Colorful entertainment venue is on magazine’s list of 100 alleys to bowl before you die.

RANGELEY — Step in the door and there’s an arcade — a wild swirl of purples and pinks — where you can earn enough points to score a pirate eye patch with even modest Fruit Ninja skills.

Feet away there’s an open stone fire pit ringed by lounge chairs. It’s next to what has to be the only dance floor in Maine decorated with hand-painted, photo-realistic trout and landlocked salmon, a little hunting-lodge-meets-nightclub chic.

Out back, reds, greens and blues flicker up and down 10 pristine blond bowling lanes. Automatic bumpers slickly pop up out of the floor and sink back down for beginners. Gutter balls beware.

Everywhere, there’s music, lights and moose antlers. 

It’s cool in the middle of nowhere, and that was very much the point.

Nancy Bessey opened Moose Alley lanes in 2011. At her first meeting at Brunswick Bowling Products’ Chicago headquarters, when the business was only an idea, the manufacturer’s reps pulled up a population map of Rangeley and did a double-take.

Really? Here?

Absolutely, she said.

“This sort of place doesn’t end up in more remote areas. They end up where it’s more of a slam dunk,” Bessey said, but “We rely so much on the weather. When the weather’s not right, there’s nothing left to do.”

Bessey, who grew up in Ohio and traveled extensively for work in the energy business, retired to Rangeley in 1998. She calls the community “an amazing four-season spot; it’s like heaven up here.”

She created Moose Alley out of a former restaurant and dance space on outer Main Street. (It was The Club House, then People’s Choice before that.) Through Brunswick she worked with an Oklahoma City architect to expand, then fill out, 15,000 square feet.

Far from boxy, the floor plan meanders. There’s space around three 9-foot pool tables to relax with friends. There are tables for sit-down dining within easy sight of the arcade so kids can play and parents can eat. A second bar fringed in grass skirts handles any overflow and serves up the house specialty: rum buckets. (Small pails of rum and fresh fruit, served with a lei.)

Keeping customers in mind — a number arrive by snowmobile in the winter — there’s a special room with racks for helmets, hooks for bibs and lots of lighting so riders can keep an easy eye on their gear.

There are seven 10-foot screens and dozens of smaller TVs around the building, plus live music on the weekends on a stage by the fishy dance floor. On that same 20-by-20-foot floor, there’s also a hand-painted moose and an outline of Rangeley Lake complete with lake depths, a throwback to its People’s Choice days.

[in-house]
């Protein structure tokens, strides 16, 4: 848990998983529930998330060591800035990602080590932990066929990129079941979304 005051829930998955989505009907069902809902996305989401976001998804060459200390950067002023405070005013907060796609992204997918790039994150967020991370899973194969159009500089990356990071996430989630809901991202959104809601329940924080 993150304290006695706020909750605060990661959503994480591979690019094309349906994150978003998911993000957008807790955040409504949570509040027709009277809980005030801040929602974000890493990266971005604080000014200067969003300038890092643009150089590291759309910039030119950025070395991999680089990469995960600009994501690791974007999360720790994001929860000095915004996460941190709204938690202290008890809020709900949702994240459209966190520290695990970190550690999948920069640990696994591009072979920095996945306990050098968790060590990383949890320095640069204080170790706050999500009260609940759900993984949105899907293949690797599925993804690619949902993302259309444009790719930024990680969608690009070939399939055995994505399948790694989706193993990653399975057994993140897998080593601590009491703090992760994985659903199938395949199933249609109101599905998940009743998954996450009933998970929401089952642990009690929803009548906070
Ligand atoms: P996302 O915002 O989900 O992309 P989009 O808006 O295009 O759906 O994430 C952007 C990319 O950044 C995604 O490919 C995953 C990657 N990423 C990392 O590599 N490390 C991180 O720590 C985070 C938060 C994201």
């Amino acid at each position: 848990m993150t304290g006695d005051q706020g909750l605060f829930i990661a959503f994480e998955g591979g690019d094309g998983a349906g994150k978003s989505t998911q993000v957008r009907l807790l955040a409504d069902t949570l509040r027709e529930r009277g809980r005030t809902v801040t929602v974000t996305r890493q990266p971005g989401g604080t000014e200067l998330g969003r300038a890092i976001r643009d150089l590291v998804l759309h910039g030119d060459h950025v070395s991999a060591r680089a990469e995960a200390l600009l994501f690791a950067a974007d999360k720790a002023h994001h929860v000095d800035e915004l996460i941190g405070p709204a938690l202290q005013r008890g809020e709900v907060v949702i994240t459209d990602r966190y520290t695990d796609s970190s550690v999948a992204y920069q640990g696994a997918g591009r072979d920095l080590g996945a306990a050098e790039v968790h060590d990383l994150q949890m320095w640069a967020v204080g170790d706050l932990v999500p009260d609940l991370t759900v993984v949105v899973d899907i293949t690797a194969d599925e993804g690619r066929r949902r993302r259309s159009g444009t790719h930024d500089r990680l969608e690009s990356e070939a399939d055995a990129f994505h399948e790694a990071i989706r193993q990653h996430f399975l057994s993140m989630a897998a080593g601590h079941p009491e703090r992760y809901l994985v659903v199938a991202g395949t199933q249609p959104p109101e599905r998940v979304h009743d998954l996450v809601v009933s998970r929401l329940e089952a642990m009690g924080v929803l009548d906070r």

“Saving this was kind of important,” Bessey said.

The year it opened, Moose Alley made it into Bowlers Journal International magazine’s architecture and design awards. In 2013, it was among 100 alleys — the only one in Maine — in the magazine’s list of places to bowl before you die.

Bessey has made it work while the industry in Maine has faced a tough go of it. Two years ago, Auburn Lanes came down to make room for townhouses. Lisbon Fall’s Good Time Lanes closed this year.

In Waterville, Sparetime Recreation is being bought by a church to become a church. The owner of Sparetime Recreation in Lewiston has had it quietly on the market for two years and plans to potentially halve the number of lanes to make it more sell-able.

Bessey said she doesn’t quite compare to the traditional alley, by design.

“You’re there to bowl, maybe get some fries,” she said. “You’re not going to spend six hours there. There’s not going to be live music.”

While, for Moose Alley, “I consider it a fantasy living room,” Bessey said.

But make no mistake: She’s a kingpin. Bessey and most of the staff bowl in one or more of the Monday, Tuesday or Thursday night leagues.

She likes that the special automated bumpers — ” I don’t know any lanes probably in the Northeast that have those” — give kids a level playing field against Mom and Dad.

“(Growing up) bowling was a rite of passage. When you got good enough, you got to join a league with your mom and dad,” she said. “We oil our lanes, we have factory patterns. We take the bowling seriously; we don’t take ourselves seriously. The team in first place gets to pick the music.”

Bessey called her own daughter, Sam White, her “30-something secret weapon.” 

“This made Rangeley palatable for her,” she said. “She loves creating a vision for this place. She cooks in here, she’s my ace bartender.”

Moose Alley is open 365 days a year, with live music on Friday and Saturday and a sort of karaoke without the karaoke on Sunday nights — an open mic with acoustic guitar accompaniment.

“We do harmonies and get stupid,” Bessey said. “It’s my favorite night of the week.”

Lanes are rented by the hour, with up to eight bowlers per lane. Weekend nights from January to March are rocking, as are any rainy days in the summer.

Given the area’s reputation for high-profile seasonal residents, Bessey smiled and confirmed, “Famous people come through,” but she’ll name no names.

Gary Hawkes, a lobsterman from Harpswell, stopped in to bowl with his family while they stayed at a local timeshare during Thanksgiving week.

“This place is perfect, it’s got everything,” he said as his kids hit him up for more tokens for the arcade. “It’s nothing like it used to be.”

Paul Friedman from Rangeley bowls there two nights a week.

“Obviously, Nancy is awesome. She condones us having lots of fun,” Friedman said. “It gets dark at 4 in the winter  — you’ve got to do something.”

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